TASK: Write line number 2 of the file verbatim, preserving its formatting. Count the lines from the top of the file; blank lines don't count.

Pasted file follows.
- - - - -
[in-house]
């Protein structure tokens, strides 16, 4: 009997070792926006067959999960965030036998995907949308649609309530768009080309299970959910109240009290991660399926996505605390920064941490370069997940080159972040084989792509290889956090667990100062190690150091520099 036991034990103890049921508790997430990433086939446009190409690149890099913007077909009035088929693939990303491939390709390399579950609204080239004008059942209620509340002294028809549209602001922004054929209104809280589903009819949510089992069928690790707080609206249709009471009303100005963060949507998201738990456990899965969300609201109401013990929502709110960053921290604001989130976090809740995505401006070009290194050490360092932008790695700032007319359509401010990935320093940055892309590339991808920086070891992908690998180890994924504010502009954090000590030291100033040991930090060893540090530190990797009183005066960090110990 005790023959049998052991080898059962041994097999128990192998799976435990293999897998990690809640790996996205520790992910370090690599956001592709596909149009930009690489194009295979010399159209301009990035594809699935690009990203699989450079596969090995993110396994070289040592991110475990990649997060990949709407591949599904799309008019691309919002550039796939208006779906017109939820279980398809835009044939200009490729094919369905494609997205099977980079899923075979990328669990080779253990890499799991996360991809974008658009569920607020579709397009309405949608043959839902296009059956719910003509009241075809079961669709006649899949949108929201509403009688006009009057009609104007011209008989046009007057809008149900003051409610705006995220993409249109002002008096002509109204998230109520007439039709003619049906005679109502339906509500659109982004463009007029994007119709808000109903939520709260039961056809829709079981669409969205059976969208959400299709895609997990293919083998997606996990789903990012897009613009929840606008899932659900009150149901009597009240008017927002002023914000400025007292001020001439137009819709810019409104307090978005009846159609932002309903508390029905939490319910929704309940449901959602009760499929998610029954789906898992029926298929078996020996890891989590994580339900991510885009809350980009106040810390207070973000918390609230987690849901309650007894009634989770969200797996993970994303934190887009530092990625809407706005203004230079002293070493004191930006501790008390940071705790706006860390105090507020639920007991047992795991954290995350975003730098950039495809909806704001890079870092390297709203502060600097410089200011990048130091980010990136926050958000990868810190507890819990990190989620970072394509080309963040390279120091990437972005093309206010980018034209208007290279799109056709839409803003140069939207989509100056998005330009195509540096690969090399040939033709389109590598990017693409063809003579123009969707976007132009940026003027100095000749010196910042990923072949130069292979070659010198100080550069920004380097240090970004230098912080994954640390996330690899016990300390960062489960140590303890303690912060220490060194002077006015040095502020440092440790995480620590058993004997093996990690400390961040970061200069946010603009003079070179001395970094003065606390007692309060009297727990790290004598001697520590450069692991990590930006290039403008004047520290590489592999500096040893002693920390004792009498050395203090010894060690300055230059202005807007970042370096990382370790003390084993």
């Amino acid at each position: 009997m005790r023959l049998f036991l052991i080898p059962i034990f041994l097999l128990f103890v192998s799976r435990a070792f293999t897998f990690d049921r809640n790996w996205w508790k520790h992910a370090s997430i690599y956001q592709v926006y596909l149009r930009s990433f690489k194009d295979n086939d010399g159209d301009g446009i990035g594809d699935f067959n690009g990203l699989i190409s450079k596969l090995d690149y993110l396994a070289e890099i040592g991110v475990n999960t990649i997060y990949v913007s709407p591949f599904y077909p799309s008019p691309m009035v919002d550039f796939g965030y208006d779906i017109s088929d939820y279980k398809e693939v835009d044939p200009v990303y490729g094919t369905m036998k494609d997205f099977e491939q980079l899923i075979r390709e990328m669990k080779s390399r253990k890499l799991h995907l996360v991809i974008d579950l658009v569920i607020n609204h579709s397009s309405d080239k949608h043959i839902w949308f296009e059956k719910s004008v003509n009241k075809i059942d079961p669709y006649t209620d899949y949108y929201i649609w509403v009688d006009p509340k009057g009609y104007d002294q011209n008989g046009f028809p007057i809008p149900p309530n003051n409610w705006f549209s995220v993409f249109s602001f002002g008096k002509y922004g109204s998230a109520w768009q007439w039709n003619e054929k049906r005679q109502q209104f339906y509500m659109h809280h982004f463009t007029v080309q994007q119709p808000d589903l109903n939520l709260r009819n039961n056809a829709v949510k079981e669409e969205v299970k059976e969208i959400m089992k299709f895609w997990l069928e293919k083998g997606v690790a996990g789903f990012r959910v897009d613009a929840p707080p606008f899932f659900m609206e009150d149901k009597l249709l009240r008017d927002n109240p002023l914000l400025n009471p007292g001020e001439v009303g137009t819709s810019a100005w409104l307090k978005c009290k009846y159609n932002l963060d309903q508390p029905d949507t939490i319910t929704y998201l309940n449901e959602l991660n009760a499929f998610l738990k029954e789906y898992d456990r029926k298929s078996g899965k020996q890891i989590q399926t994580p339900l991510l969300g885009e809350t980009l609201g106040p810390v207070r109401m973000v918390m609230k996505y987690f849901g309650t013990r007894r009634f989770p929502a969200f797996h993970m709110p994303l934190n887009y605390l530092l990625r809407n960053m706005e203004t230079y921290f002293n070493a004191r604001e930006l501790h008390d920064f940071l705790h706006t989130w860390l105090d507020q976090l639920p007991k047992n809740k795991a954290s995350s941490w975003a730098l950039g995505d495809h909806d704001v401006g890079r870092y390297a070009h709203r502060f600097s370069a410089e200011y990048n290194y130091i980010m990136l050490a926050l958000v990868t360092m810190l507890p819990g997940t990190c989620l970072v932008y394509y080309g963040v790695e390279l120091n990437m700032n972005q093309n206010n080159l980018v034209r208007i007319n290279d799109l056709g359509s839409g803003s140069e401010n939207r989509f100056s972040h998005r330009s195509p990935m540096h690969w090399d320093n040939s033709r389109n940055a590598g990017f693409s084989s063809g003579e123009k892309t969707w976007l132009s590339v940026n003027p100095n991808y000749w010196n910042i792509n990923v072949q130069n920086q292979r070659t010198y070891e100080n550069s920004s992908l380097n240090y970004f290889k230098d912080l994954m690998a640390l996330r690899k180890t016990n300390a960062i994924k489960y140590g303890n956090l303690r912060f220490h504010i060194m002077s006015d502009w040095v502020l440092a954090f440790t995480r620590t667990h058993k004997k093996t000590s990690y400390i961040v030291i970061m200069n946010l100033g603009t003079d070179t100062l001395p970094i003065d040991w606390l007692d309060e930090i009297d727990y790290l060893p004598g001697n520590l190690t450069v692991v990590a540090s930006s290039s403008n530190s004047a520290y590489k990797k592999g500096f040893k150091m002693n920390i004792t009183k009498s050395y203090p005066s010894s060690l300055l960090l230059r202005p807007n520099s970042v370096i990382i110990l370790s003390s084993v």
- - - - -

């Protein structure tokens, strides 16, 4: 009997070792926006067959999960965030036998995907949308649609309530768009080309299970959910109240009290991660399926996505605390920064941490370069997940080159972040084989792509290889956090667990100062190690150091520099 036991034990103890049921508790997430990433086939446009190409690149890099913007077909009035088929693939990303491939390709390399579950609204080239004008059942209620509340002294028809549209602001922004054929209104809280589903009819949510089992069928690790707080609206249709009471009303100005963060949507998201738990456990899965969300609201109401013990929502709110960053921290604001989130976090809740995505401006070009290194050490360092932008790695700032007319359509401010990935320093940055892309590339991808920086070891992908690998180890994924504010502009954090000590030291100033040991930090060893540090530190990797009183005066960090110990 005790023959049998052991080898059962041994097999128990192998799976435990293999897998990690809640790996996205520790992910370090690599956001592709596909149009930009690489194009295979010399159209301009990035594809699935690009990203699989450079596969090995993110396994070289040592991110475990990649997060990949709407591949599904799309008019691309919002550039796939208006779906017109939820279980398809835009044939200009490729094919369905494609997205099977980079899923075979990328669990080779253990890499799991996360991809974008658009569920607020579709397009309405949608043959839902296009059956719910003509009241075809079961669709006649899949949108929201509403009688006009009057009609104007011209008989046009007057809008149900003051409610705006995220993409249109002002008096002509109204998230109520007439039709003619049906005679109502339906509500659109982004463009007029994007119709808000109903939520709260039961056809829709079981669409969205059976969208959400299709895609997990293919083998997606996990789903990012897009613009929840606008899932659900009150149901009597009240008017927002002023914000400025007292001020001439137009819709810019409104307090978005009846159609932002309903508390029905939490319910929704309940449901959602009760499929998610029954789906898992029926298929078996020996890891989590994580339900991510885009809350980009106040810390207070973000918390609230987690849901309650007894009634989770969200797996993970994303934190887009530092990625809407706005203004230079002293070493004191930006501790008390940071705790706006860390105090507020639920007991047992795991954290995350975003730098950039495809909806704001890079870092390297709203502060600097410089200011990048130091980010990136926050958000990868810190507890819990990190989620970072394509080309963040390279120091990437972005093309206010980018034209208007290279799109056709839409803003140069939207989509100056998005330009195509540096690969090399040939033709389109590598990017693409063809003579123009969707976007132009940026003027100095000749010196910042990923072949130069292979070659010198100080550069920004380097240090970004230098912080994954640390996330690899016990300390960062489960140590303890303690912060220490060194002077006015040095502020440092440790995480620590058993004997093996990690400390961040970061200069946010603009003079070179001395970094003065606390007692309060009297727990790290004598001697520590450069692991990590930006290039403008004047520290590489592999500096040893002693920390004792009498050395203090010894060690300055230059202005807007970042370096990382370790003390084993």